SEARCH

SEARCH BY CITATION

Keywords:

  • meta-analysis;
  • random effects;
  • rare events;
  • non-central hypergeometric distribution;
  • binomial distribution;
  • approximate likelihood;
  • exact likelihood;
  • bivariate meta-analysis;
  • multivariate meta-analysis;
  • network meta-analysis

Abstract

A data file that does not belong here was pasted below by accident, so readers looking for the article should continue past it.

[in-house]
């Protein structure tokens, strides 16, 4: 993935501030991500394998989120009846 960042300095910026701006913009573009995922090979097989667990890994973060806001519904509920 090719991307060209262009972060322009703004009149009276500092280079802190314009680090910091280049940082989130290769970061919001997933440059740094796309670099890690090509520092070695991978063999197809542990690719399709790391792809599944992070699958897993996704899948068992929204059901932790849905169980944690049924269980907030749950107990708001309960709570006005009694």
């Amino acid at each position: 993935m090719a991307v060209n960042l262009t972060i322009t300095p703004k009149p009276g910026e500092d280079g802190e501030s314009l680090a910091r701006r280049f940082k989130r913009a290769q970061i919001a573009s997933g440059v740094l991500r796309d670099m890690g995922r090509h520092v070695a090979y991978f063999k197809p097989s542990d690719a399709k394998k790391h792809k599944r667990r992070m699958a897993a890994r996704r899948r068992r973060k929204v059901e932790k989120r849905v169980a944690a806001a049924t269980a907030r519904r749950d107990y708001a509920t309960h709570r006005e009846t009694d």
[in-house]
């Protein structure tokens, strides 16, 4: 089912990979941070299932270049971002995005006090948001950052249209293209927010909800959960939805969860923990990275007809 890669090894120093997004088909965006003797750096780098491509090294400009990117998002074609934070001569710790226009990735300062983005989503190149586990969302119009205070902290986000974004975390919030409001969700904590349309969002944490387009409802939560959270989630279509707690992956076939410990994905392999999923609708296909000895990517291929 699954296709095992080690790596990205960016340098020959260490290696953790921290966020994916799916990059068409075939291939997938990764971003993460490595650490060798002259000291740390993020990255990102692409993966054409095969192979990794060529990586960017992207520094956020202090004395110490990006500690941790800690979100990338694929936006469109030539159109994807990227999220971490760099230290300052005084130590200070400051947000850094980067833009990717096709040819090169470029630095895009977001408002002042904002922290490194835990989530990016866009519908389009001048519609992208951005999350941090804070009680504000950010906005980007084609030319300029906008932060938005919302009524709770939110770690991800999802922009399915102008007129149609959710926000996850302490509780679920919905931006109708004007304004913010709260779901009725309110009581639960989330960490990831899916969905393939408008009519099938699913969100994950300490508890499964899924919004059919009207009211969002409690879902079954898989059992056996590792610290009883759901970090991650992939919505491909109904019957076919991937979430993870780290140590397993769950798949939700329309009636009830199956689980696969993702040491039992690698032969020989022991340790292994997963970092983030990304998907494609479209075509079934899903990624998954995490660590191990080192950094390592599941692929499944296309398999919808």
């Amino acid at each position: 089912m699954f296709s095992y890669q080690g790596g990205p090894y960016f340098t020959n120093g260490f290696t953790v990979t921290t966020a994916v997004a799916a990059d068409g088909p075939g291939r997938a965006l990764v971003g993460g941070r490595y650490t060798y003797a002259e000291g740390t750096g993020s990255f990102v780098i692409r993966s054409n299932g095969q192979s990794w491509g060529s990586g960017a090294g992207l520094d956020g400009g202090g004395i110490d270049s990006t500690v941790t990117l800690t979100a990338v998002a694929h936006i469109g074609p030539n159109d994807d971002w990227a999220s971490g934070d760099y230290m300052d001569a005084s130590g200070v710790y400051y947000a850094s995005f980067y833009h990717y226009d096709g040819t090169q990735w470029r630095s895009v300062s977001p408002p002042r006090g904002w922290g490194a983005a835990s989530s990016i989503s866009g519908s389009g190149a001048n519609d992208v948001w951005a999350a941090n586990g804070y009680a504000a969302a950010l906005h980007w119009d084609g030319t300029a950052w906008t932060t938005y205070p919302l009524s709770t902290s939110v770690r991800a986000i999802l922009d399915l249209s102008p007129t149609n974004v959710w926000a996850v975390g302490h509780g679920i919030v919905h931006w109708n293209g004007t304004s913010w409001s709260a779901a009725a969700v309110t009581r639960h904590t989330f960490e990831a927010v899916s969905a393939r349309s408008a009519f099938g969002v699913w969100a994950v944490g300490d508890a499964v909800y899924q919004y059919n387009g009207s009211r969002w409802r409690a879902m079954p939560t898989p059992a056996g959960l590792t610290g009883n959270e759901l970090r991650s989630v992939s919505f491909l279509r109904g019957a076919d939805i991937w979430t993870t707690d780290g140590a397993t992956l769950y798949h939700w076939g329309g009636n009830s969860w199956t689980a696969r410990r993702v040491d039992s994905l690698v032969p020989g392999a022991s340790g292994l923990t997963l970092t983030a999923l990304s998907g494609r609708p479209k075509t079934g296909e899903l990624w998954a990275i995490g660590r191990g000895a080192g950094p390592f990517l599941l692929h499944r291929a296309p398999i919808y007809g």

We consider random effects meta-analysis where the outcome variable is the occurrence of some event of interest. The data structures handled are where one has one or more groups in each study, and in each group either the number of subjects with and without the event, or the number of events and the total duration of follow-up is available. Traditionally, the meta-analysis follows the summary measures approach based on the estimates of the outcome measure(s) and the corresponding standard error(s). This approach assumes an approximate normal within-study likelihood and treats the standard errors as known. This approach has several potential disadvantages, such as not accounting for the standard errors being estimated, not accounting for correlation between the estimate and the standard error, the use of an (arbitrary) continuity correction in case of zero events, and the normal approximation being bad in studies with few events. We show that these problems can be overcome in most cases occurring in practice by replacing the approximate normal within-study likelihood by the appropriate exact likelihood. This leads to a generalized linear mixed model that can be fitted in standard statistical software. For instance, in the case of odds ratio meta-analysis, one can use the non-central hypergeometric distribution likelihood leading to mixed-effects conditional logistic regression. For incidence rate ratio meta-analysis, it leads to random effects logistic regression with an offset variable. We also present bivariate and multivariate extensions. We present a number of examples, especially with rare events, among which an example of network meta-analysis. Copyright © 2010 John Wiley & Sons, Ltd.